What you need to know:
- Clashes between the security forces and Sonko's supporters erupted after he was given a two-year sentence in a case he says was designed to stop him running for president next year.
Senegal's government on Wednesday announced "immediate judicial inquiries" into the violent unrest that rocked the country and left at least 16 dead following the conviction of opposition figurehead Ousmane Sonko last week.
Clashes between the security forces and Sonko's supporters erupted after he was given a two-year sentence in a case he says was designed to stop him running for president next year.
Hundreds were injured and hundreds more arrested in two days of unrest from June 1-3.
The government said the inquiries would "shed light on those responsible".
It condemned what it called the "extremely serious attacks against the state, the republic and institutions", saying the violence aimed to "sow terror and bring our country to a standstill".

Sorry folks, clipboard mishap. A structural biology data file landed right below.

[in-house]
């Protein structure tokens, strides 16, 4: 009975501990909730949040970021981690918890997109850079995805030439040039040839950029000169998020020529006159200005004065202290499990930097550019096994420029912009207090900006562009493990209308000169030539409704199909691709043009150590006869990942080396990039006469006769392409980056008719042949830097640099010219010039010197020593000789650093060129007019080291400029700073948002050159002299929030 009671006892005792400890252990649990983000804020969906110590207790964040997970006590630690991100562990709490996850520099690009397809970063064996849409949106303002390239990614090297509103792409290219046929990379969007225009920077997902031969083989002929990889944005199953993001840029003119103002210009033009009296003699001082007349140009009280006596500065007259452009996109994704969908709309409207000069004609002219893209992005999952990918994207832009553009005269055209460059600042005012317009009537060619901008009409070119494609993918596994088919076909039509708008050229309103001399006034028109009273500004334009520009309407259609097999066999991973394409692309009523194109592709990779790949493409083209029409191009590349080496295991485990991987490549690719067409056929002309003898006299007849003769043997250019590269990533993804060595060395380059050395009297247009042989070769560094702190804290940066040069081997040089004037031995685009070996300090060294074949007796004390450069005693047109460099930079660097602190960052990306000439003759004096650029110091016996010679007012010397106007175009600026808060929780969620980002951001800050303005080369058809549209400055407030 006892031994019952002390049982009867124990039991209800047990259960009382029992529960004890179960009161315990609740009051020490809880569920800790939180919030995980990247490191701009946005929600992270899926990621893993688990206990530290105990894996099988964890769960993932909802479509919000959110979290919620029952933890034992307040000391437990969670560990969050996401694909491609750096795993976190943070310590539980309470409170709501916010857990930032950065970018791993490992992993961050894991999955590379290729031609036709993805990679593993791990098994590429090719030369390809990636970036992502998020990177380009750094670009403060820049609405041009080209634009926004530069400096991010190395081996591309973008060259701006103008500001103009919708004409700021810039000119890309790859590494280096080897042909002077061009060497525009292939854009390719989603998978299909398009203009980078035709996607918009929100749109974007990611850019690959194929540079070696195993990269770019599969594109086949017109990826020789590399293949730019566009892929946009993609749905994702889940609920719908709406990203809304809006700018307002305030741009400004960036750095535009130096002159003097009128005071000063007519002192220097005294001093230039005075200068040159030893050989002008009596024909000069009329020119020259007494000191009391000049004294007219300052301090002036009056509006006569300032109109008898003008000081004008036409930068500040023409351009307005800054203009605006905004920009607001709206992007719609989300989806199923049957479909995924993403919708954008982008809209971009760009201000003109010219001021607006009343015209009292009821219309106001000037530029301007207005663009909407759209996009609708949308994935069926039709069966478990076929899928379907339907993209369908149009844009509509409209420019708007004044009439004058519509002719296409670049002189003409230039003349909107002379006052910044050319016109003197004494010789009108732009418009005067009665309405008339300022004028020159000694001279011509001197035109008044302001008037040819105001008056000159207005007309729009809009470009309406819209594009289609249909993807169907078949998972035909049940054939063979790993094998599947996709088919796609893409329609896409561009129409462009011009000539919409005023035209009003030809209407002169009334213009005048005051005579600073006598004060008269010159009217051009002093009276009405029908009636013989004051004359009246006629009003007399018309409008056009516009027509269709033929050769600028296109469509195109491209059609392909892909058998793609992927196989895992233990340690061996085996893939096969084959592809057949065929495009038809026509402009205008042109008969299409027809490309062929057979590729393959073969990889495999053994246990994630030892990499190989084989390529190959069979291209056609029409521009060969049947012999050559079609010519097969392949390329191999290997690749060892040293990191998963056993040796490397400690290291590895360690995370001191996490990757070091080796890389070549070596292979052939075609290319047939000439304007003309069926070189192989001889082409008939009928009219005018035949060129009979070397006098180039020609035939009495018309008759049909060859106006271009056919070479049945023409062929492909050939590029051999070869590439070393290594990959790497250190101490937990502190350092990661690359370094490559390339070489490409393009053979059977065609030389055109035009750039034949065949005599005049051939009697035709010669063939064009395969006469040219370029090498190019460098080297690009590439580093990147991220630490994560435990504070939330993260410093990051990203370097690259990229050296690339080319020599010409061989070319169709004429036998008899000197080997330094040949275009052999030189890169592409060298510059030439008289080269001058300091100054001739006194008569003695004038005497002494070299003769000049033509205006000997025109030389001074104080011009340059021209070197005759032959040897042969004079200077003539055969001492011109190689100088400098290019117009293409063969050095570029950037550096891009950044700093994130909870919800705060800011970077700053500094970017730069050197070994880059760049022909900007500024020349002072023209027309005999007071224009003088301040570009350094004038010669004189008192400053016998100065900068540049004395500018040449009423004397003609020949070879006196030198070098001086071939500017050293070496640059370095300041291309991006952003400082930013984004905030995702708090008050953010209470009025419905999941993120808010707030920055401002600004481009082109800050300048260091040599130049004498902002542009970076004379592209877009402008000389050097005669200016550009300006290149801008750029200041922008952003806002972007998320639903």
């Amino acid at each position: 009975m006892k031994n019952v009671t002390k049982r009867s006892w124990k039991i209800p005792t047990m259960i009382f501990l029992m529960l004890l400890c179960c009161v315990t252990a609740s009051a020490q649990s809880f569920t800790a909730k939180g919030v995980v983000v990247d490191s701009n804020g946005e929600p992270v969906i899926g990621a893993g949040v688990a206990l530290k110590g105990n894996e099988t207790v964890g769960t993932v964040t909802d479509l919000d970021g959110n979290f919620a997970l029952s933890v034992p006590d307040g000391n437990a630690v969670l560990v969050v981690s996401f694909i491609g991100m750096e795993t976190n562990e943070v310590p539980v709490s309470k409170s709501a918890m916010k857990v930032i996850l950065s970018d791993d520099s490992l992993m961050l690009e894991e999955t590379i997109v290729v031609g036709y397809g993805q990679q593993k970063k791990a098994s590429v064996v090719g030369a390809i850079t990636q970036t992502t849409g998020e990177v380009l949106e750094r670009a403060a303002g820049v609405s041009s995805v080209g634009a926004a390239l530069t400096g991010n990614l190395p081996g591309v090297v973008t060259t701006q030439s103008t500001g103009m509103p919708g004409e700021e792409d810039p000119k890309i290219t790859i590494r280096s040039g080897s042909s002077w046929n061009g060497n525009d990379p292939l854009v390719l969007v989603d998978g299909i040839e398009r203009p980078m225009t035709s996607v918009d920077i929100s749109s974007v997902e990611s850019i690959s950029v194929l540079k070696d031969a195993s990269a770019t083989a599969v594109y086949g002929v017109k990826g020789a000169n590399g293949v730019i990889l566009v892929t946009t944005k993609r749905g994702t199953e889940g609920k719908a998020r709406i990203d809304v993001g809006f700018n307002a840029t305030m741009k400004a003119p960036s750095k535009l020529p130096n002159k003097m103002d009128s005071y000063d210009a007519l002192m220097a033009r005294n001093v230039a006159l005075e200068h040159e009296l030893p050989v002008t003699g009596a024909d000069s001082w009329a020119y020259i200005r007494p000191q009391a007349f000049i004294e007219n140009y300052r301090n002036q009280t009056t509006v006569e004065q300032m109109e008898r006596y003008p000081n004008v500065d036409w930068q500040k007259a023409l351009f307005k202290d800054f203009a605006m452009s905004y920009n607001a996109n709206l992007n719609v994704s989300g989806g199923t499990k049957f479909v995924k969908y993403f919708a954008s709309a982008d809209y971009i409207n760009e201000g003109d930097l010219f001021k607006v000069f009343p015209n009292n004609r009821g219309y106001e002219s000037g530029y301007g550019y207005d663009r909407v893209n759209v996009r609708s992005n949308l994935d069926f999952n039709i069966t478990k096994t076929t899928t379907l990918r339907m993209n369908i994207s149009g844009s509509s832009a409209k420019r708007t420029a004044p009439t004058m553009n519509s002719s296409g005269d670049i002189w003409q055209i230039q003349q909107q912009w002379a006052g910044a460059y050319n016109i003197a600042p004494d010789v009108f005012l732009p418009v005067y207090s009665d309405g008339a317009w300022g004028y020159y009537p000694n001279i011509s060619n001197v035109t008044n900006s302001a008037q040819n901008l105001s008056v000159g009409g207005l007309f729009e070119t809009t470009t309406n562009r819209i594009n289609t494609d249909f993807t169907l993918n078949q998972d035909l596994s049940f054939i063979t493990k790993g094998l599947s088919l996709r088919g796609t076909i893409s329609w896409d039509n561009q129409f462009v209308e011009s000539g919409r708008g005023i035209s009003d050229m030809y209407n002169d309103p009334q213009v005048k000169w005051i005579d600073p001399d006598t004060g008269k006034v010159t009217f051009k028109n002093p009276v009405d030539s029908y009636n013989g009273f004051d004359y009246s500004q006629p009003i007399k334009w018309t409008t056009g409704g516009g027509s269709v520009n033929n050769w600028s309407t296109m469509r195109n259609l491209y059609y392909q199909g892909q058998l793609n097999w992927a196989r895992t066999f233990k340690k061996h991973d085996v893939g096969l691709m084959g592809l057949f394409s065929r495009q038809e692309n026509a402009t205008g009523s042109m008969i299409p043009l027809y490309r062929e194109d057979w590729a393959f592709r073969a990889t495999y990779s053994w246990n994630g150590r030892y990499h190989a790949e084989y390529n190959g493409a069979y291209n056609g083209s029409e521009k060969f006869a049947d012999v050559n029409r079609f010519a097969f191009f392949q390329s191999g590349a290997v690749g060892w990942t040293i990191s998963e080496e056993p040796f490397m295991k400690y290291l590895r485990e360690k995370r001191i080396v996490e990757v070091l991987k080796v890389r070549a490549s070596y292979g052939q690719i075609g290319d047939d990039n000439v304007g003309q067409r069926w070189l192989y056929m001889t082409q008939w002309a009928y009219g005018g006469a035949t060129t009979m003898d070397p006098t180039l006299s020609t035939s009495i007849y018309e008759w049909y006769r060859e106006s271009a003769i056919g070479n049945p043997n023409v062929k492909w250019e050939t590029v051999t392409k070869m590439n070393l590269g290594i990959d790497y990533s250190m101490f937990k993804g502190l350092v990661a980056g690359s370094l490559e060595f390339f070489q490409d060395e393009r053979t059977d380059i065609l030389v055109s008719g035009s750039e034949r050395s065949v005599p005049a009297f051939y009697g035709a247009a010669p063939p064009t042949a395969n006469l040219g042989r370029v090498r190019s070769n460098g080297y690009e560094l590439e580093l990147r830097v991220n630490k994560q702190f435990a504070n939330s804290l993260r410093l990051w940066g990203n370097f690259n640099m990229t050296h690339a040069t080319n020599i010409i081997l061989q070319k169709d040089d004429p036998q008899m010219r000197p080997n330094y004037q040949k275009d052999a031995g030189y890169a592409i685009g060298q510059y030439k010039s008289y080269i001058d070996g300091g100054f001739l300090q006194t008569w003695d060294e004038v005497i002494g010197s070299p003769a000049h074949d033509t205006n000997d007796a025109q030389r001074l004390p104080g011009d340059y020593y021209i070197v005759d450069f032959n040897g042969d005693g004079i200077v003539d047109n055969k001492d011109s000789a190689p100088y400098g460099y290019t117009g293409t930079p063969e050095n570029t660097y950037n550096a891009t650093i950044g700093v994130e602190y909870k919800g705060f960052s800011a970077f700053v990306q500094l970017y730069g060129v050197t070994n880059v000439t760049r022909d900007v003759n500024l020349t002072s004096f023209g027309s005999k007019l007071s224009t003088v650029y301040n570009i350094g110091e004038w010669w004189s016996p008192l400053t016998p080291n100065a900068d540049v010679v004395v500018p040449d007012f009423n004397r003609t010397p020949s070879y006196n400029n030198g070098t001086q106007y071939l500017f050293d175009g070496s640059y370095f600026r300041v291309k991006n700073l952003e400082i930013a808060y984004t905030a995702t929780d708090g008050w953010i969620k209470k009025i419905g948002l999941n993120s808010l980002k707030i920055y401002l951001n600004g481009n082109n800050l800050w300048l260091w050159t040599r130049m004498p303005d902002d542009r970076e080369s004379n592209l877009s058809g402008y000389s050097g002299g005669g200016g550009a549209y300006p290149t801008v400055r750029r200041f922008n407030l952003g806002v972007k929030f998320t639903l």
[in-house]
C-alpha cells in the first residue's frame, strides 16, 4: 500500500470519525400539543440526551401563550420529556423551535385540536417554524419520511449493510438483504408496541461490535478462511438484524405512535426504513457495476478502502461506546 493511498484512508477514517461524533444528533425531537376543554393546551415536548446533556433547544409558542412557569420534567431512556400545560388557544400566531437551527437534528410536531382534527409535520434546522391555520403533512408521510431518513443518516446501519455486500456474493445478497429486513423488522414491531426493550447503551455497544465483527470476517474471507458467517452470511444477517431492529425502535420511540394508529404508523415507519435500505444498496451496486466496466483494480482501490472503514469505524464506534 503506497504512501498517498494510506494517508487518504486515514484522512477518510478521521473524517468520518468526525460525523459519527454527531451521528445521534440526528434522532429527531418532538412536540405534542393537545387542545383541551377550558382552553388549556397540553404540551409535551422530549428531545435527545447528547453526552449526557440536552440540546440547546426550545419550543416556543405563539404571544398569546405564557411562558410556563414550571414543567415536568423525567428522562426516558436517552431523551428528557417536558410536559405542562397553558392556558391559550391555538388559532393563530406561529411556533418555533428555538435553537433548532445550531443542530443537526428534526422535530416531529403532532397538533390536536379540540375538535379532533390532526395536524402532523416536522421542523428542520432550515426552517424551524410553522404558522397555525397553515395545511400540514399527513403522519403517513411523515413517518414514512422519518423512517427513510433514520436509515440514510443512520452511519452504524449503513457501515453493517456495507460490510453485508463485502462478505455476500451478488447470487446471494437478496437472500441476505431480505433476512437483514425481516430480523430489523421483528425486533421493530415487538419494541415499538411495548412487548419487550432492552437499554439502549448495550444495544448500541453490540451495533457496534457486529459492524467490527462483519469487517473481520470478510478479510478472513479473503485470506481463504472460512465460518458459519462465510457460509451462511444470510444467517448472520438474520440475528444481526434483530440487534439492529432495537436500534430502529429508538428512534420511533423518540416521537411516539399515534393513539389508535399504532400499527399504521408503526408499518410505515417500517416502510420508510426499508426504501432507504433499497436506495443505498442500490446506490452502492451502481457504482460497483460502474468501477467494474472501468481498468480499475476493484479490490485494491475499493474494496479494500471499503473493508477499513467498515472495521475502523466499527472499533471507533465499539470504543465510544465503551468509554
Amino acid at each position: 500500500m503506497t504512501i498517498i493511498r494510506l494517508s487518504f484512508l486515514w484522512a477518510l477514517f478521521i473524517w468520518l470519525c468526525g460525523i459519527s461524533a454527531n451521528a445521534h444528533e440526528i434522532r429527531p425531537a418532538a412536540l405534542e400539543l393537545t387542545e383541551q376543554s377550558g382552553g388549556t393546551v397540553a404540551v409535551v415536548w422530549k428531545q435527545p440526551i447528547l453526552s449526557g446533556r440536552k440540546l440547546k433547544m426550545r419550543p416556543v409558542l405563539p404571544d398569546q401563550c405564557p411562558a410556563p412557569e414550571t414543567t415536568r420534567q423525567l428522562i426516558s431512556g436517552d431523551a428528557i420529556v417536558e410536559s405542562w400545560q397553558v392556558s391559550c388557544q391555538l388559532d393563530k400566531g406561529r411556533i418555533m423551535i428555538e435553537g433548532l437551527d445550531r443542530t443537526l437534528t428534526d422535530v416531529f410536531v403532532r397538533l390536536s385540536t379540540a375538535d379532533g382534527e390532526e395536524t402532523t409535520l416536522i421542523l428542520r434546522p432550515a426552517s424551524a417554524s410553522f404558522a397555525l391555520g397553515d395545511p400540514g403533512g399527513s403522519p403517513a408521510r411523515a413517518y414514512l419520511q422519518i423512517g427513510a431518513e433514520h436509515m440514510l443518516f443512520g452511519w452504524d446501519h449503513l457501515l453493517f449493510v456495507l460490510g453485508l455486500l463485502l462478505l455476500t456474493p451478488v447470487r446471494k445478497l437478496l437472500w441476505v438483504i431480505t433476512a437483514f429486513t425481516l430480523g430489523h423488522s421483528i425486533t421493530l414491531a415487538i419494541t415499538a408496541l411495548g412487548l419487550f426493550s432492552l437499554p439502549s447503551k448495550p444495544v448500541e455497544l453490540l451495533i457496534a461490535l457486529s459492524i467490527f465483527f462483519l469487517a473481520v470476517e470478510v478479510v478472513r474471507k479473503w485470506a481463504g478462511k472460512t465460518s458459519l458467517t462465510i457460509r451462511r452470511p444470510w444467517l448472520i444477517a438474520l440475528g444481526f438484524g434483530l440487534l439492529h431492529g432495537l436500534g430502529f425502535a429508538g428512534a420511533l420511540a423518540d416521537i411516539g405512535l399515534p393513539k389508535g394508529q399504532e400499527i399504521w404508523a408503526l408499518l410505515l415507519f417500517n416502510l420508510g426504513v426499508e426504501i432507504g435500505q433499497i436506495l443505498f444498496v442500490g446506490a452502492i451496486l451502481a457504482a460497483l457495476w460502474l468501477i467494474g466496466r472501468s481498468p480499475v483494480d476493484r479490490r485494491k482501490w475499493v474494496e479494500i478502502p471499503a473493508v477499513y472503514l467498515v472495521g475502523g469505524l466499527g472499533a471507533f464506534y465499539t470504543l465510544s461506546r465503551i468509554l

President Macky Sall asked the government to take steps to assist "the people and entities that have suffered harm", the statement said.
Sonko's conviction was the outcome of a two-year case for rape charges that transfixed the country, triggering sporadic unrest that had already claimed a dozen lives.
The 48-year-old former tax inspector has spoken out against debt, poverty, food insecurity, under-funded health and education systems and corruption.
He was initially charged with rape but was convicted on a lesser charge of morally "corrupting" a young woman.
As it stands, it leaves him ineligible for the 2024 presidential election.
Sonko has repeatedly claimed the government is trying to keep him out of the running, which it denies.
Supporters of Sonko and Sall have traded blame for the violence and deaths.
Sonko's ongoing legal woes have prompted rare flare-ups of violence in Senegal, typically a bastion of stability in West Africa.